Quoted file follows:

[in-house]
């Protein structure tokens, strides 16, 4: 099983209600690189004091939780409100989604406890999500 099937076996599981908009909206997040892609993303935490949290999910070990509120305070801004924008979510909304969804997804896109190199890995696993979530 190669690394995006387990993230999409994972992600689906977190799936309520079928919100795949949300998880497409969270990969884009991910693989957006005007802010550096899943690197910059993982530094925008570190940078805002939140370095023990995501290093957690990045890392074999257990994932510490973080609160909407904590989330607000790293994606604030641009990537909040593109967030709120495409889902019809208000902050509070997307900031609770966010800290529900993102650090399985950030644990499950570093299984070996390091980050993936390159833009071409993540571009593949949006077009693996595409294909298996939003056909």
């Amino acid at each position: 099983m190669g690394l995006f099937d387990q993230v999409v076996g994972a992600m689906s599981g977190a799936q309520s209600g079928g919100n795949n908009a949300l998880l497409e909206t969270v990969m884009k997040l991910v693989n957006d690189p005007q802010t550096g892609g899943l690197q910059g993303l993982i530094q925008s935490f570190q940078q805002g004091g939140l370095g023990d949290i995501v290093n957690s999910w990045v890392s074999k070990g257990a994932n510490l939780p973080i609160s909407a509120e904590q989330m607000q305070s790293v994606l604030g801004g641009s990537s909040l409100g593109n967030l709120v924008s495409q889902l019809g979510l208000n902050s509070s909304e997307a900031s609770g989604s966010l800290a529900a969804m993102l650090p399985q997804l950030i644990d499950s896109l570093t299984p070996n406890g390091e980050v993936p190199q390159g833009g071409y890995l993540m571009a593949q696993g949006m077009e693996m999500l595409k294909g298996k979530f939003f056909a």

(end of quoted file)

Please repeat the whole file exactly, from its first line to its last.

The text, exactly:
[in-house]
């Protein structure tokens, strides 16, 4: 099983209600690189004091939780409100989604406890999500 099937076996599981908009909206997040892609993303935490949290999910070990509120305070801004924008979510909304969804997804896109190199890995696993979530 190669690394995006387990993230999409994972992600689906977190799936309520079928919100795949949300998880497409969270990969884009991910693989957006005007802010550096899943690197910059993982530094925008570190940078805002939140370095023990995501290093957690990045890392074999257990994932510490973080609160909407904590989330607000790293994606604030641009990537909040593109967030709120495409889902019809208000902050509070997307900031609770966010800290529900993102650090399985950030644990499950570093299984070996390091980050993936390159833009071409993540571009593949949006077009693996595409294909298996939003056909």
């Amino acid at each position: 099983m190669g690394l995006f099937d387990q993230v999409v076996g994972a992600m689906s599981g977190a799936q309520s209600g079928g919100n795949n908009a949300l998880l497409e909206t969270v990969m884009k997040l991910v693989n957006d690189p005007q802010t550096g892609g899943l690197q910059g993303l993982i530094q925008s935490f570190q940078q805002g004091g939140l370095g023990d949290i995501v290093n957690s999910w990045v890392s074999k070990g257990a994932n510490l939780p973080i609160s909407a509120e904590q989330m607000q305070s790293v994606l604030g801004g641009s990537s909040l409100g593109n967030l709120v924008s495409q889902l019809g979510l208000n902050s509070s909304e997307a900031s609770g989604s966010l800290a529900a969804m993102l650090p399985q997804l950030i644990d499950s896109l570093t299984p070996n406890g390091e980050v993936p190199q390159g833009g071409y890995l993540m571009a593949q696993g949006m077009e693996m999500l595409k294909g298996k979530f939003f056909a």